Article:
Labor board rules in favor of players in their effort to form a union to get paid.
The indentured slaves won at Northwestern University. They found liberation in a federal forum Wednesday afternoon from an oppressive system of servitude that had limited student-athletes to a pauper’s wages and to a scholarship that had no immediate financial worth.
Injustice was always part of their servitude, a system so unyielding that athletes felt helpless to fight it. They simply accepted that men who lorded over athletic programs were supposed to earn millions while they, the field hands, got nothing but excuses for why the wealth could not be shared.
While a federal court will ultimately decide if the NLRB ruling stands, athletes at Northwestern can celebrate a minor victory even if it doesn’t last. They are the first wave in a struggle for workers' rights.
Men who hold most of the dollar bills don’t give back a larger share of it than they should. None of them got rich, after all, by being freehanded with their loot. But we can remember the nakedness of their greed when we look at the Curt Flood case in 1970.
Although Flood lost his effort to strike down the “reserve clause” in Major League Baseball, he cleared a path to what destroyed the clause, which was a flawed doctrine that bound a ballplayer to one franchise for as long as the team wanted him.
College sports have been just as unbending. As athletic departments banked more and more money, built flashier, larger and gaudier training facilities, their athletes stood a short step from the poverty line. Indentured slaves were led to believe a full scholarship was fair payment; they would get their reward upon graduation.
So what has ever been good about servitude?
America has let dollars and tradition slow efforts to usher in change on too many fronts. In sports, change has always moved at a tortoise’s pace. Just look at the decades-long effort to get the NFL franchise in Washington, D.C., to change its racist name.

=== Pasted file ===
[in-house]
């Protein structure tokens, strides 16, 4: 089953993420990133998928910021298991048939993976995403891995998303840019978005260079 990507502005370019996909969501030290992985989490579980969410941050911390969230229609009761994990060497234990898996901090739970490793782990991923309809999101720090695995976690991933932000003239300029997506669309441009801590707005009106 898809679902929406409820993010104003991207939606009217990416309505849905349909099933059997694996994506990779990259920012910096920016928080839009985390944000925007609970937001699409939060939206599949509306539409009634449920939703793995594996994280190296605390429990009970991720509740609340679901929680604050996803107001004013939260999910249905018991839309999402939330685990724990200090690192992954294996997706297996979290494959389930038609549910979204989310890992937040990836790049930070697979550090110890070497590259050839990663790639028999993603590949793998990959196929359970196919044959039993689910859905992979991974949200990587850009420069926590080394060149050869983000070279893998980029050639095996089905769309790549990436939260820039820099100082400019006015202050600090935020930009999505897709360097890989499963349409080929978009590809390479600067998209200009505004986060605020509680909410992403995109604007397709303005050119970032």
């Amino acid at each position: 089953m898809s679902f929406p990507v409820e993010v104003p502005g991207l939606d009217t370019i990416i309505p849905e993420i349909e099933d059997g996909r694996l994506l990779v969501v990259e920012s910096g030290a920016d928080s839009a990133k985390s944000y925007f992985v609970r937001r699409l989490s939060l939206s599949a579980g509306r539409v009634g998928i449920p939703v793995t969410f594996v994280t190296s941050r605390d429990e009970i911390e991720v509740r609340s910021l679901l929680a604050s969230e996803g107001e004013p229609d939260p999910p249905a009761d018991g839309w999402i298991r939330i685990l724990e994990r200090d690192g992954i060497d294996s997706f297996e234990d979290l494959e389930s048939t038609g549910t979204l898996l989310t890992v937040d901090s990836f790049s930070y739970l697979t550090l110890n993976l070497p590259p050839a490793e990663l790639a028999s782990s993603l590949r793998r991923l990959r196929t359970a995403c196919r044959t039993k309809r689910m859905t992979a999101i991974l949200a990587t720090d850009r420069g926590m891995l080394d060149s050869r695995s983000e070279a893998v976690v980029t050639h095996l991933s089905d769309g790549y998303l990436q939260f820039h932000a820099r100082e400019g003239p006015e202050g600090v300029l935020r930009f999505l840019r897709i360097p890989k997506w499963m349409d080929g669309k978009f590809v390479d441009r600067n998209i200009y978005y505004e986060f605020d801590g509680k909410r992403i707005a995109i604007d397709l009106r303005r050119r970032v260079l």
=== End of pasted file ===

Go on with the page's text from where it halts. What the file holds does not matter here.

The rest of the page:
For about that long, critics of intercollegiate sports have decried how rich colleges, head coaches and the NCAA have grown while nothing has made the plight of student-athletes much better today than it was 10,000 yesterdays ago.
The limits on student-athletes are as burdensome as ever; their bank accounts are as empty as ever. They can’t pay for a dinner with book money. Even worse, colleges limit the kind of jobs an athlete can have; they limit how he can use his image; and they limit what perks he can accept.
At the same time, the athlete must put in as many as 50 hours in week on training, and even during the off-season, he must drill and lift weights under the eyes of team captains.
“It cannot be said that the employer’s scholarship players are primarily students,” the NLRB decision for Northwestern athletes read.
Those words put to end the fiction: An athlete at an NCAA sports factory is no more a student than a butcher is a surgeon.
Yet before indentured slaves get too giddy, they might want to remember that the NCAA has billions behind it, and the organization that enslaved these men isn’t going to free student-athletes simply because a labor board, taking note of these inherent contradictions, issued what amounts to a well-reasoned proclamation.
They might need an uncivil war in federal court to emancipate them permanently.
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(Photo: AP Photo/Tamara Lush)